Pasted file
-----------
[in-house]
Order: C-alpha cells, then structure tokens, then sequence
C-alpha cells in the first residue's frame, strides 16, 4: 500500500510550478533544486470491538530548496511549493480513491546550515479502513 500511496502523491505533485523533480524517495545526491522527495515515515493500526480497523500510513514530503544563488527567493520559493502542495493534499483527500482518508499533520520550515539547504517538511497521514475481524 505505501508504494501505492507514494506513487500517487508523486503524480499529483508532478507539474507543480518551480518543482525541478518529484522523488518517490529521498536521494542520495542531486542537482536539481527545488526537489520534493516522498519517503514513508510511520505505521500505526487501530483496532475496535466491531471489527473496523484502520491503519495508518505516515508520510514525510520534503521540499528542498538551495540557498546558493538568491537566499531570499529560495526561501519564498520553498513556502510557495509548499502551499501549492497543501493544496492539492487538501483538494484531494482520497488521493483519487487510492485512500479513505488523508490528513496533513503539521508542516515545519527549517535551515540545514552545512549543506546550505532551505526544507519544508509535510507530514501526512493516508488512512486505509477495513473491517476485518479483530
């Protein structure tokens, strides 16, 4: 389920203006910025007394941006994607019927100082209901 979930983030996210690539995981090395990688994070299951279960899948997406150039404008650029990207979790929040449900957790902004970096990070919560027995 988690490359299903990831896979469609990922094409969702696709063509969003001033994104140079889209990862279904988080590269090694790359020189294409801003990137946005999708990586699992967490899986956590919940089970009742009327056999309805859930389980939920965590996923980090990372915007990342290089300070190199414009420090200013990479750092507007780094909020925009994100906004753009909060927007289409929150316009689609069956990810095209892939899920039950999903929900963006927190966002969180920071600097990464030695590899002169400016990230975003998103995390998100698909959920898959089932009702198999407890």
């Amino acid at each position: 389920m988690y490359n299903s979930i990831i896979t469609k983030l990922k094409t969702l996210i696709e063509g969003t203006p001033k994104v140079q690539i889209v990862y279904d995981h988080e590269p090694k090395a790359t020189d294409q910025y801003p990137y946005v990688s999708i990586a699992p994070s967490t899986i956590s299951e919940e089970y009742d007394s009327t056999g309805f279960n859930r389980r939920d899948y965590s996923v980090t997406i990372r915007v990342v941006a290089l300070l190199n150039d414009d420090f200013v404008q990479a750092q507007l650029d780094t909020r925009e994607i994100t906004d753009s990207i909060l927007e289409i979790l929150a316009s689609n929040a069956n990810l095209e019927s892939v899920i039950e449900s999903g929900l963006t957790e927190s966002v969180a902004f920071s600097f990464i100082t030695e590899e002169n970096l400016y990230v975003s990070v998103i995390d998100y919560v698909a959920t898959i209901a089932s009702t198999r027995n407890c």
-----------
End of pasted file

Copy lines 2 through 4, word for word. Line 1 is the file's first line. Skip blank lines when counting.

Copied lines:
Order: C-alpha cells, then structure tokens, then sequence
C-alpha cells in the first residue's frame, strides 16, 4: 500500500510550478533544486470491538530548496511549493480513491546550515479502513 500511496502523491505533485523533480524517495545526491522527495515515515493500526480497523500510513514530503544563488527567493520559493502542495493534499483527500482518508499533520520550515539547504517538511497521514475481524 505505501508504494501505492507514494506513487500517487508523486503524480499529483508532478507539474507543480518551480518543482525541478518529484522523488518517490529521498536521494542520495542531486542537482536539481527545488526537489520534493516522498519517503514513508510511520505505521500505526487501530483496532475496535466491531471489527473496523484502520491503519495508518505516515508520510514525510520534503521540499528542498538551495540557498546558493538568491537566499531570499529560495526561501519564498520553498513556502510557495509548499502551499501549492497543501493544496492539492487538501483538494484531494482520497488521493483519487487510492485512500479513505488523508490528513496533513503539521508542516515545519527549517535551515540545514552545512549543506546550505532551505526544507519544508509535510507530514501526512493516508488512512486505509477495513473491517476485518479483530
């Protein structure tokens, strides 16, 4: 389920203006910025007394941006994607019927100082209901 979930983030996210690539995981090395990688994070299951279960899948997406150039404008650029990207979790929040449900957790902004970096990070919560027995 988690490359299903990831896979469609990922094409969702696709063509969003001033994104140079889209990862279904988080590269090694790359020189294409801003990137946005999708990586699992967490899986956590919940089970009742009327056999309805859930389980939920965590996923980090990372915007990342290089300070190199414009420090200013990479750092507007780094909020925009994100906004753009909060927007289409929150316009689609069956990810095209892939899920039950999903929900963006927190966002969180920071600097990464030695590899002169400016990230975003998103995390998100698909959920898959089932009702198999407890």